Teens compete in holiday-themed baking competition
Ten-year-old Lyla Bradford is a big fan of Food Network, and spends much of her television time watching cooking competitions and bake-offs.
That’s what led the aspiring baker to put her culinary skills to the test at the Southworth Library's first teen baking competition, held at the library on December 16. With two other bakers in her age 10-12 age group, her macaron Christmas tree stole the judges’ hearts.
The macaron structure, shaped to look like a Christmas tree, came decorated in edible stars and ornaments, and decorated presents spread out at the base of the tree. Bradford looked to her family’s holiday traditions for inspiration.
“Christmas is my favorite time of the year,” Bradford said. “Right after Thanksgiving we put up our tree.”
In the 13-16 age group, 13-year-old Annika Spivey edged out her only competitor by one point in what judges said was the closest and most debated portion of the competition.
Her coconut cake wowed the judges with its flavor and a unique decoration: a glass snow globe featuring a snowman on top.
She found the glass bowl and knew she wanted to incorporate it somehow, and searched Pinterest for inspiration before settling on the snow globe.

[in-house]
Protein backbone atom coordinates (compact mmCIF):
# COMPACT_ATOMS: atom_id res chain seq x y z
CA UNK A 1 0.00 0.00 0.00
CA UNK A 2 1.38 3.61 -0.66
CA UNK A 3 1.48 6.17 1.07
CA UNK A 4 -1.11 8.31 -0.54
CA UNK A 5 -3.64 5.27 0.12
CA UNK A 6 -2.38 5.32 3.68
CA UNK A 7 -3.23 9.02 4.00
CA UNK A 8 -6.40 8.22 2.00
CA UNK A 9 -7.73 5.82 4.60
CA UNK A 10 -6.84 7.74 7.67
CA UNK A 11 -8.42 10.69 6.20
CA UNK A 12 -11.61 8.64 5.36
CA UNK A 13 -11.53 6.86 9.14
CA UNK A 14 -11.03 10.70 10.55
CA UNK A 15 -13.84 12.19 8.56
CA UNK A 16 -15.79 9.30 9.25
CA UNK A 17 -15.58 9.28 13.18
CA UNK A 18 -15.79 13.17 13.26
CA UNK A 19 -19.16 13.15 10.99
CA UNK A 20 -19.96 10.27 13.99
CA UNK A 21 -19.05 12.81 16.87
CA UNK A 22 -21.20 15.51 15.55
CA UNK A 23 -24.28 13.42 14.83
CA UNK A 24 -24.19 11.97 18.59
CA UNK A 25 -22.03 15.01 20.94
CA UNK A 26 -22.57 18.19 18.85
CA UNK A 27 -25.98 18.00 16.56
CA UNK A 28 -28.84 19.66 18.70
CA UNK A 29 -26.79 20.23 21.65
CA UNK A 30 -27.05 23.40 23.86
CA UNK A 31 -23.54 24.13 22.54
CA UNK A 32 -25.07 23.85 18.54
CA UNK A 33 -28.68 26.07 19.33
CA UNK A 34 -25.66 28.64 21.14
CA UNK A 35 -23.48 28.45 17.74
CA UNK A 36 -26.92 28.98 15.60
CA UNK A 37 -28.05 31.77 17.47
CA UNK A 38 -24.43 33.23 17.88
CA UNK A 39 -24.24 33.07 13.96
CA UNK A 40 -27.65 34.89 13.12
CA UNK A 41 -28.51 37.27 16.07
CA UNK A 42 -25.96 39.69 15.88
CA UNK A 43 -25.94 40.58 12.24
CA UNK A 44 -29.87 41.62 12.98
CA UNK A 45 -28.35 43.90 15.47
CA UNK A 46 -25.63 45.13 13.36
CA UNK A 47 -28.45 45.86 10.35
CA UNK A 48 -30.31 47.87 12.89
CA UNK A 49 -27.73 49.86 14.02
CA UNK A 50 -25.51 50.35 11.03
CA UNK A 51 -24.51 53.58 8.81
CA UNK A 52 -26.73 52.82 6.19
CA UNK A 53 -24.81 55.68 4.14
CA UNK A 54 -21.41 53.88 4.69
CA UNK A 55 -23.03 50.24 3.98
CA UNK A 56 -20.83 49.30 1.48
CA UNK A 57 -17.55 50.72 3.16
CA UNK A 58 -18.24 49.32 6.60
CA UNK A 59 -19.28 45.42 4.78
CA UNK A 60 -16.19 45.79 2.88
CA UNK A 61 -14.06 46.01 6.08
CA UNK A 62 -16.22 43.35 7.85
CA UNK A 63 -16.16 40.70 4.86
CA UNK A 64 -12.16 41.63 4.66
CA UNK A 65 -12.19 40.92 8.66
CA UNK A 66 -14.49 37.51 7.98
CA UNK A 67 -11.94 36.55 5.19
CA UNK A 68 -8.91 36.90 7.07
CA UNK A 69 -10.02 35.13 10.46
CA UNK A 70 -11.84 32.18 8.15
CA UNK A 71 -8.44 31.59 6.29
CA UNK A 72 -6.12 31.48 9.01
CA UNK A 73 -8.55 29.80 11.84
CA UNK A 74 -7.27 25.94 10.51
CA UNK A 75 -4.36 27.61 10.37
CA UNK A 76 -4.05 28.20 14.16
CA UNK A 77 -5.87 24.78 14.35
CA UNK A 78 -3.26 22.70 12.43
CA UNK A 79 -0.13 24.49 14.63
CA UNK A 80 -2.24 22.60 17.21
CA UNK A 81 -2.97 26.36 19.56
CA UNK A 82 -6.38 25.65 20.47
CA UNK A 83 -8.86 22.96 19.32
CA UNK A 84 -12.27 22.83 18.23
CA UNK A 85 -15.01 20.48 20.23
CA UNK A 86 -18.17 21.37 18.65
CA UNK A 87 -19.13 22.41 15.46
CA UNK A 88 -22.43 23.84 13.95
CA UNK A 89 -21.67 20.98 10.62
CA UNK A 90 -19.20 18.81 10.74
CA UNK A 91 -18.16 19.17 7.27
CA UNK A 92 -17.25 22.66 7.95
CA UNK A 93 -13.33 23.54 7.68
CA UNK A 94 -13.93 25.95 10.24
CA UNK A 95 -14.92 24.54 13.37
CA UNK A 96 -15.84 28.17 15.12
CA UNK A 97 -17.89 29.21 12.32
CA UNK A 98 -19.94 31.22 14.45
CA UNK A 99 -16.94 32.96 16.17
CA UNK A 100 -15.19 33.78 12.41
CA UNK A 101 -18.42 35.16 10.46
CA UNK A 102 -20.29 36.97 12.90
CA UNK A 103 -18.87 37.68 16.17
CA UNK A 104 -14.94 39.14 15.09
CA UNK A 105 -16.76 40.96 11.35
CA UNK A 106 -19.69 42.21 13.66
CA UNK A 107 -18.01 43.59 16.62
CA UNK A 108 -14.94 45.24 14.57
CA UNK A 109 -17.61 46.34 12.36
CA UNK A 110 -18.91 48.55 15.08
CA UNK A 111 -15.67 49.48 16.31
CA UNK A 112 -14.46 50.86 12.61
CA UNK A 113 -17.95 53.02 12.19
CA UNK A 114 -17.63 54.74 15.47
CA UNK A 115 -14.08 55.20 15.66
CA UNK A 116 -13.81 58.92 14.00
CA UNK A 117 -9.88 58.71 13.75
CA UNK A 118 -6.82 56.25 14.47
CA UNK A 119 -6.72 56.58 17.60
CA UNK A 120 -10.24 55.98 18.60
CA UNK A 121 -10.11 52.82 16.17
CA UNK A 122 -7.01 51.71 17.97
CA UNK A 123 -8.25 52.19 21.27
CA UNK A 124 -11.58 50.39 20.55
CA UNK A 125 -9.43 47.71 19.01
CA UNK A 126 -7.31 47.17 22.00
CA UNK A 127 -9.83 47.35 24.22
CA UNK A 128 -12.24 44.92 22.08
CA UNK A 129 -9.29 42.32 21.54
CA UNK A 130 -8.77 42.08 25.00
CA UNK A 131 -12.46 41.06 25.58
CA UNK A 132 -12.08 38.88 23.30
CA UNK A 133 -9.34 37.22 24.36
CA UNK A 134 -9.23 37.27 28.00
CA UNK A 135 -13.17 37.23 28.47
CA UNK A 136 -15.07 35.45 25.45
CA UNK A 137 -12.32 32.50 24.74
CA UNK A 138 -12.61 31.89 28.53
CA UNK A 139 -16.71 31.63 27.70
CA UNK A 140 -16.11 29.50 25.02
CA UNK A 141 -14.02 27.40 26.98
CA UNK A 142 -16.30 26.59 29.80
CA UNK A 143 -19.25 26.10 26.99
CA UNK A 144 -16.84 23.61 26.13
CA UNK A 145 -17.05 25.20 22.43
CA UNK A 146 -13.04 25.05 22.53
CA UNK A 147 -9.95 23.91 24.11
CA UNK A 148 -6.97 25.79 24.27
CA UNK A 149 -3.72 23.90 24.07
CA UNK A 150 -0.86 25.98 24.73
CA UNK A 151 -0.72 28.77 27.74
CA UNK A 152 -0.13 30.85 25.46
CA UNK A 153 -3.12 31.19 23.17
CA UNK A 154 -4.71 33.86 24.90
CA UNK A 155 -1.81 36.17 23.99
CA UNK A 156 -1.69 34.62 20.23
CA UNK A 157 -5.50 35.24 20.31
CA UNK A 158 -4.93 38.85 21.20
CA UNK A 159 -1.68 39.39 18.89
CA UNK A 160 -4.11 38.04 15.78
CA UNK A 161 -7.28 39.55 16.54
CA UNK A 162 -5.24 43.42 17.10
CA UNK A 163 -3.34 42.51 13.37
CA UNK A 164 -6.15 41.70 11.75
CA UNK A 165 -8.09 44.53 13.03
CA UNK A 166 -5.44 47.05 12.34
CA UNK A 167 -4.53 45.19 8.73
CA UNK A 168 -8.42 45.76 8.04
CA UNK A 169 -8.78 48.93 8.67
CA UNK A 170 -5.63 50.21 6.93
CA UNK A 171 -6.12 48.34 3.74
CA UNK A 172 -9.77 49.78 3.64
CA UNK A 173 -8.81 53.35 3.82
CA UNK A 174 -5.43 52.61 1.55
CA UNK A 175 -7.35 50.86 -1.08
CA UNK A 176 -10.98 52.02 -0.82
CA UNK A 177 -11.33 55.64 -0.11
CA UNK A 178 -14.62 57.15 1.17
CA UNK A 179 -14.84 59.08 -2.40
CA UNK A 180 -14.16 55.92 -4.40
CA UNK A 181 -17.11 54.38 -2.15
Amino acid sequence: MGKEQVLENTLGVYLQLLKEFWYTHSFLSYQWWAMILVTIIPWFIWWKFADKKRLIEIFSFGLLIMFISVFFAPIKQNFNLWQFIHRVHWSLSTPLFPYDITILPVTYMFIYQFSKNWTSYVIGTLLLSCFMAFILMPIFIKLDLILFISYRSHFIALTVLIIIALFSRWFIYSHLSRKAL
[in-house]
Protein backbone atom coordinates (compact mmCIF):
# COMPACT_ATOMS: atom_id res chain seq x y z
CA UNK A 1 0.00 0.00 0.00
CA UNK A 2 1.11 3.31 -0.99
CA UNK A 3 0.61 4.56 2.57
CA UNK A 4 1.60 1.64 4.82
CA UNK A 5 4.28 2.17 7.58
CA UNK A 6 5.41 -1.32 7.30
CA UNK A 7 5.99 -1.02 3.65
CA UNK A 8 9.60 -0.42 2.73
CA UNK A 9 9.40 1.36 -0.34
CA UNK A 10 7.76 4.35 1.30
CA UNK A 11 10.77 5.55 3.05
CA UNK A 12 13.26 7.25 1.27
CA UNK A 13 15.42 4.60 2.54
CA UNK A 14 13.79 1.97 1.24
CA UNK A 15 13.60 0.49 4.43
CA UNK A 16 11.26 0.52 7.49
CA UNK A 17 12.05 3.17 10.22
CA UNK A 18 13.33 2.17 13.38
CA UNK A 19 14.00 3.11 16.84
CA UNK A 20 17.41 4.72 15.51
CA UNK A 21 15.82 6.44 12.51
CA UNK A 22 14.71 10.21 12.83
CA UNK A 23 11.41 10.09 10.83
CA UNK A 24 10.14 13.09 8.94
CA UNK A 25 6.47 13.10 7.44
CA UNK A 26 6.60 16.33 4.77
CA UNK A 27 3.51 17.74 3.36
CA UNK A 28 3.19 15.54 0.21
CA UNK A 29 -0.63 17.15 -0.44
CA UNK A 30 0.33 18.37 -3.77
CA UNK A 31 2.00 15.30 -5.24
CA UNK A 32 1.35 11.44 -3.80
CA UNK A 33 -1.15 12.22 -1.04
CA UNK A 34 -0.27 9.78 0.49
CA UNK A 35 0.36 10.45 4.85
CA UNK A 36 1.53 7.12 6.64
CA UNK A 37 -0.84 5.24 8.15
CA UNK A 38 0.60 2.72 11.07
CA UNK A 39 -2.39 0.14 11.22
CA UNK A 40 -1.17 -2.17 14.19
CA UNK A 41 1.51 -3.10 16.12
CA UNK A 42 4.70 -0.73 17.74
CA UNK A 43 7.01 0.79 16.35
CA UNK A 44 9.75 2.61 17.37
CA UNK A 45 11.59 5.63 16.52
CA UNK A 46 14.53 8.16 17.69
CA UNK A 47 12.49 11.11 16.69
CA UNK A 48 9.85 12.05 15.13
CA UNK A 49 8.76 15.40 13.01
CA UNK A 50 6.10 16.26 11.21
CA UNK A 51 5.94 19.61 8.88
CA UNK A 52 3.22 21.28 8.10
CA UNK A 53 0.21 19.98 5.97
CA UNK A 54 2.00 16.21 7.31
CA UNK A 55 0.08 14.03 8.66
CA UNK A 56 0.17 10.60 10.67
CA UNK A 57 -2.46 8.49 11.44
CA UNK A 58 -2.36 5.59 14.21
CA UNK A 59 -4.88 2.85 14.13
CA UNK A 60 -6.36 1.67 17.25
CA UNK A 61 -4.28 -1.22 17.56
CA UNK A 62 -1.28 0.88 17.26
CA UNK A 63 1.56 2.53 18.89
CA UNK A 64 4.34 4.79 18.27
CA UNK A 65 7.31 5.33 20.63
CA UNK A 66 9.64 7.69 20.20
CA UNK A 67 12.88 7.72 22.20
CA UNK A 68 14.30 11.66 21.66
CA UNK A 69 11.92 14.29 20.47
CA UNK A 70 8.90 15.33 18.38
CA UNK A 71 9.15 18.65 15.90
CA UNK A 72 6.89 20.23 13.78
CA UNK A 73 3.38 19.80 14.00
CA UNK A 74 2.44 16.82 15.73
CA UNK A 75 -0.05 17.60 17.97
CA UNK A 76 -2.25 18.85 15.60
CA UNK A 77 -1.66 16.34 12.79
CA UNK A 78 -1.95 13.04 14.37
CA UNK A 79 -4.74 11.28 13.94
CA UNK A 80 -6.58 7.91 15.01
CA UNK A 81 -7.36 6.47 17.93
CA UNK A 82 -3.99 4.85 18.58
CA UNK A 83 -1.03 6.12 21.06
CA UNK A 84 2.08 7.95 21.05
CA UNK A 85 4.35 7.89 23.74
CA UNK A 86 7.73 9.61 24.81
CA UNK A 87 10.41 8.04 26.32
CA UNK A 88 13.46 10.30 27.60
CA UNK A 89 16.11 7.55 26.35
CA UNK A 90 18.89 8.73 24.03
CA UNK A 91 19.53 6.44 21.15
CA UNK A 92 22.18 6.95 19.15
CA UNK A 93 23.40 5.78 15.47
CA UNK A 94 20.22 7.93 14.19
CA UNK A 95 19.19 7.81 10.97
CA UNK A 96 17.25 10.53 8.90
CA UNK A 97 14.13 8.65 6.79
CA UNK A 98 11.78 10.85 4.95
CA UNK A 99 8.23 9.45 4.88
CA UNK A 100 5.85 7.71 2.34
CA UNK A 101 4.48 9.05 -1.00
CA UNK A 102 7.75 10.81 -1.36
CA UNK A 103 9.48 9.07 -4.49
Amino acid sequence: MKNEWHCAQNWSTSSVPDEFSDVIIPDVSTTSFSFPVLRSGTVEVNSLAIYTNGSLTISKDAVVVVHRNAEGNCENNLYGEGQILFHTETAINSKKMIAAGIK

Her entry into the competition was not without its last-minute issues however. After baking her perfect checkerboard-shaped cake last night, it fell apart, necessitating a new design early on the morning of judging.
The baking competition was the first of its kind at the library, and was organized by the library’s Teen Advisory Committee, whose members served as judges alongside children’s librarian Christie Phillips.
“They came up with the idea all on their own,” Phillips said, adding that group members also designed flyers and spread the word about the competition.
In judging, the teens rated each entry in three categories: taste, presentation, and overall theme and festiveness. First, second, and third place winners received candy canes and other prizes.